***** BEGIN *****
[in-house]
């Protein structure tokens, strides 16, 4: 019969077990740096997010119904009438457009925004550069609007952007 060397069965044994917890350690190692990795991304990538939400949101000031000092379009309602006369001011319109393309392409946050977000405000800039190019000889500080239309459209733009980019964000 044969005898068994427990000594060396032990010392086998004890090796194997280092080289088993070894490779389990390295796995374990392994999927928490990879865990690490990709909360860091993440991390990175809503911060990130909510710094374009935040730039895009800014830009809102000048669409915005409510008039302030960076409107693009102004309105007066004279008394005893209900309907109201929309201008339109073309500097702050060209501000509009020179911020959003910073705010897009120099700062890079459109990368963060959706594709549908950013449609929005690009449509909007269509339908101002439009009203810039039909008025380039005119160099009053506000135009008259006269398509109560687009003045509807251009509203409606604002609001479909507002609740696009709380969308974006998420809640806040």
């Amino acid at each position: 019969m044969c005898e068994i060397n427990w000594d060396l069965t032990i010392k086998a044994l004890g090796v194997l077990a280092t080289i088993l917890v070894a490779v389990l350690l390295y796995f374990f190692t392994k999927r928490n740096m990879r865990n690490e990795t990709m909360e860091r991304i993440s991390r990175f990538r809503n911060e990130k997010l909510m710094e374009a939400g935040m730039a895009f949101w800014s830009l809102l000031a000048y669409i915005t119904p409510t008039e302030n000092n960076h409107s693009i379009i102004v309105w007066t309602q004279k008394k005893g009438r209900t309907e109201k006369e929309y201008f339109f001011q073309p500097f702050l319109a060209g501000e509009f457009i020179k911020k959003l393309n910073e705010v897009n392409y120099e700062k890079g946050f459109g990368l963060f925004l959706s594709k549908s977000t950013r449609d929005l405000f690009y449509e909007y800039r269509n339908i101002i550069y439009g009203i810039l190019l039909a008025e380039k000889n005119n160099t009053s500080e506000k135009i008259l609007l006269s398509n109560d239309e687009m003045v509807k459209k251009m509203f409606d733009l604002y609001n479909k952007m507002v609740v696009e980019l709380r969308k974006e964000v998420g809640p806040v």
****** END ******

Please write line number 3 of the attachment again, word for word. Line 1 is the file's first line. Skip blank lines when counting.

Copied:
């Amino acid at each position: 019969m044969c005898e068994i060397n427990w000594d060396l069965t032990i010392k086998a044994l004890g090796v194997l077990a280092t080289i088993l917890v070894a490779v389990l350690l390295y796995f374990f190692t392994k999927r928490n740096m990879r865990n690490e990795t990709m909360e860091r991304i993440s991390r990175f990538r809503n911060e990130k997010l909510m710094e374009a939400g935040m730039a895009f949101w800014s830009l809102l000031a000048y669409i915005t119904p409510t008039e302030n000092n960076h409107s693009i379009i102004v309105w007066t309602q004279k008394k005893g009438r209900t309907e109201k006369e929309y201008f339109f001011q073309p500097f702050l319109a060209g501000e509009f457009i020179k911020k959003l393309n910073e705010v897009n392409y120099e700062k890079g946050f459109g990368l963060f925004l959706s594709k549908s977000t950013r449609d929005l405000f690009y449509e909007y800039r269509n339908i101002i550069y439009g009203i810039l190019l039909a008025e380039k000889n005119n160099t009053s500080e506000k135009i008259l609007l006269s398509n109560d239309e687009m003045v509807k459209k251009m509203f409606d733009l604002y609001n479909k952007m507002v609740v696009e980019l709380r969308k974006e964000v998420g809640p806040v």